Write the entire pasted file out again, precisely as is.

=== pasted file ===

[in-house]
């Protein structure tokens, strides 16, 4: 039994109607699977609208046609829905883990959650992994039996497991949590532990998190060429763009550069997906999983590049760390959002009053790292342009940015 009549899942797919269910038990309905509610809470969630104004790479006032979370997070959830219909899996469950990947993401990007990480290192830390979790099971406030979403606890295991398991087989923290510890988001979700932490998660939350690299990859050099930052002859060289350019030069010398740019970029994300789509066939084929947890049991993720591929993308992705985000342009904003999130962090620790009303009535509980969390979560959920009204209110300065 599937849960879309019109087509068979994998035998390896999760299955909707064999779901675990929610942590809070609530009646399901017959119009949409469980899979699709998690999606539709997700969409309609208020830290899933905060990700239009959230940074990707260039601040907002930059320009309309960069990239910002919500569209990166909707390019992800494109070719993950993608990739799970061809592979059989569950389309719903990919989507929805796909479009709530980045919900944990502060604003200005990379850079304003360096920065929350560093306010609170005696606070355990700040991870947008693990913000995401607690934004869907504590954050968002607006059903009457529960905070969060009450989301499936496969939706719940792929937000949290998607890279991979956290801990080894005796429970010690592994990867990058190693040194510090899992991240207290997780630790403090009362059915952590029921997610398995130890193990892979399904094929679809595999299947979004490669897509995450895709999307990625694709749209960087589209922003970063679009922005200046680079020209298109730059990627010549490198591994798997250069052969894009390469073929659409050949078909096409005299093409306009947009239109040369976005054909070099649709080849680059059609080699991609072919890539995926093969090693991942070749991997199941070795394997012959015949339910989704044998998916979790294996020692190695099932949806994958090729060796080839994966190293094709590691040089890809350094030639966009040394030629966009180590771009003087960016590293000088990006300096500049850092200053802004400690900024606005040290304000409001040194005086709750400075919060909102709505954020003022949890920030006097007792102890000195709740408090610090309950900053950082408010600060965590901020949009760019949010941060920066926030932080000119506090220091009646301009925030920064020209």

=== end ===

[in-house]
């Protein structure tokens, strides 16, 4: 039994109607699977609208046609829905883990959650992994039996497991949590532990998190060429763009550069997906999983590049760390959002009053790292342009940015 009549899942797919269910038990309905509610809470969630104004790479006032979370997070959830219909899996469950990947993401990007990480290192830390979790099971406030979403606890295991398991087989923290510890988001979700932490998660939350690299990859050099930052002859060289350019030069010398740019970029994300789509066939084929947890049991993720591929993308992705985000342009904003999130962090620790009303009535509980969390979560959920009204209110300065 599937849960879309019109087509068979994998035998390896999760299955909707064999779901675990929610942590809070609530009646399901017959119009949409469980899979699709998690999606539709997700969409309609208020830290899933905060990700239009959230940074990707260039601040907002930059320009309309960069990239910002919500569209990166909707390019992800494109070719993950993608990739799970061809592979059989569950389309719903990919989507929805796909479009709530980045919900944990502060604003200005990379850079304003360096920065929350560093306010609170005696606070355990700040991870947008693990913000995401607690934004869907504590954050968002607006059903009457529960905070969060009450989301499936496969939706719940792929937000949290998607890279991979956290801990080894005796429970010690592994990867990058190693040194510090899992991240207290997780630790403090009362059915952590029921997610398995130890193990892979399904094929679809595999299947979004490669897509995450895709999307990625694709749209960087589209922003970063679009922005200046680079020209298109730059990627010549490198591994798997250069052969894009390469073929659409050949078909096409005299093409306009947009239109040369976005054909070099649709080849680059059609080699991609072919890539995926093969090693991942070749991997199941070795394997012959015949339910989704044998998916979790294996020692190695099932949806994958090729060796080839994966190293094709590691040089890809350094030639966009040394030629966009180590771009003087960016590293000088990006300096500049850092200053802004400690900024606005040290304000409001040194005086709750400075919060909102709505954020003022949890920030006097007792102890000195709740408090610090309950900053950082408010600060965590901020949009760019949010941060920066926030932080000119506090220091009646301009925030920064020209």